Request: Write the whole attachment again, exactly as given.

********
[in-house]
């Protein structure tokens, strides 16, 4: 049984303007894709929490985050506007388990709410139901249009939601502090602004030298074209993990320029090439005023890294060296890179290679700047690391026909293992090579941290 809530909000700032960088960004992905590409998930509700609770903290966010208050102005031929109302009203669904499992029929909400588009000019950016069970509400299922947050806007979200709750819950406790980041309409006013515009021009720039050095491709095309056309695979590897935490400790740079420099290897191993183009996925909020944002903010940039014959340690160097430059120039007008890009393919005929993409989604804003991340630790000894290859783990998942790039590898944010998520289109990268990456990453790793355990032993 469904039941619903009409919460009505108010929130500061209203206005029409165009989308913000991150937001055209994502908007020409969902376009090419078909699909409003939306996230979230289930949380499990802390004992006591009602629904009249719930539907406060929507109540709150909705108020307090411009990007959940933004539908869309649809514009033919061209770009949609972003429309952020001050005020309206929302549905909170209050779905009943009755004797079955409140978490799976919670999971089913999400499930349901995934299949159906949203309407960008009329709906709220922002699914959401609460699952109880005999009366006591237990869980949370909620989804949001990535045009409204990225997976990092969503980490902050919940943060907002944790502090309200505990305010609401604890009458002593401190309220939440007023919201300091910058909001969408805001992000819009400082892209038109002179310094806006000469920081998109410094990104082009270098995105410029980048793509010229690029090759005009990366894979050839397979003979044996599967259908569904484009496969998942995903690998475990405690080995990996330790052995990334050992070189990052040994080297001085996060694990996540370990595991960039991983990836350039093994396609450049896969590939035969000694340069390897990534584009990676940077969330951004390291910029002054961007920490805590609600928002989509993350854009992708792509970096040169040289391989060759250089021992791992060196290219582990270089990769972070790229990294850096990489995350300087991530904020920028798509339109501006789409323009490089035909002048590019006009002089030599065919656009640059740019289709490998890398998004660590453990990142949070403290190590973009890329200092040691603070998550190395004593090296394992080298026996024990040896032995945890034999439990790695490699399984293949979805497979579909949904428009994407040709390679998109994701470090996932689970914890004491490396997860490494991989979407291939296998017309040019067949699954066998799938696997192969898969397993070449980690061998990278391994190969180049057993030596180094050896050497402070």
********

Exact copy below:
[in-house]
């Protein structure tokens, strides 16, 4: 049984303007894709929490985050506007388990709410139901249009939601502090602004030298074209993990320029090439005023890294060296890179290679700047690391026909293992090579941290 809530909000700032960088960004992905590409998930509700609770903290966010208050102005031929109302009203669904499992029929909400588009000019950016069970509400299922947050806007979200709750819950406790980041309409006013515009021009720039050095491709095309056309695979590897935490400790740079420099290897191993183009996925909020944002903010940039014959340690160097430059120039007008890009393919005929993409989604804003991340630790000894290859783990998942790039590898944010998520289109990268990456990453790793355990032993 469904039941619903009409919460009505108010929130500061209203206005029409165009989308913000991150937001055209994502908007020409969902376009090419078909699909409003939306996230979230289930949380499990802390004992006591009602629904009249719930539907406060929507109540709150909705108020307090411009990007959940933004539908869309649809514009033919061209770009949609972003429309952020001050005020309206929302549905909170209050779905009943009755004797079955409140978490799976919670999971089913999400499930349901995934299949159906949203309407960008009329709906709220922002699914959401609460699952109880005999009366006591237990869980949370909620989804949001990535045009409204990225997976990092969503980490902050919940943060907002944790502090309200505990305010609401604890009458002593401190309220939440007023919201300091910058909001969408805001992000819009400082892209038109002179310094806006000469920081998109410094990104082009270098995105410029980048793509010229690029090759005009990366894979050839397979003979044996599967259908569904484009496969998942995903690998475990405690080995990996330790052995990334050992070189990052040994080297001085996060694990996540370990595991960039991983990836350039093994396609450049896969590939035969000694340069390897990534584009990676940077969330951004390291910029002054961007920490805590609600928002989509993350854009992708792509970096040169040289391989060759250089021992791992060196290219582990270089990769972070790229990294850096990489995350300087991530904020920028798509339109501006789409323009490089035909002048590019006009002089030599065919656009640059740019289709490998890398998004660590453990990142949070403290190590973009890329200092040691603070998550190395004593090296394992080298026996024990040896032995945890034999439990790695490699399984293949979805497979579909949904428009994407040709390679998109994701470090996932689970914890004491490396997860490494991989979407291939296998017309040019067949699954066998799938696997192969898969397993070449980690061998990278391994190969180049057993030596180094050896050497402070």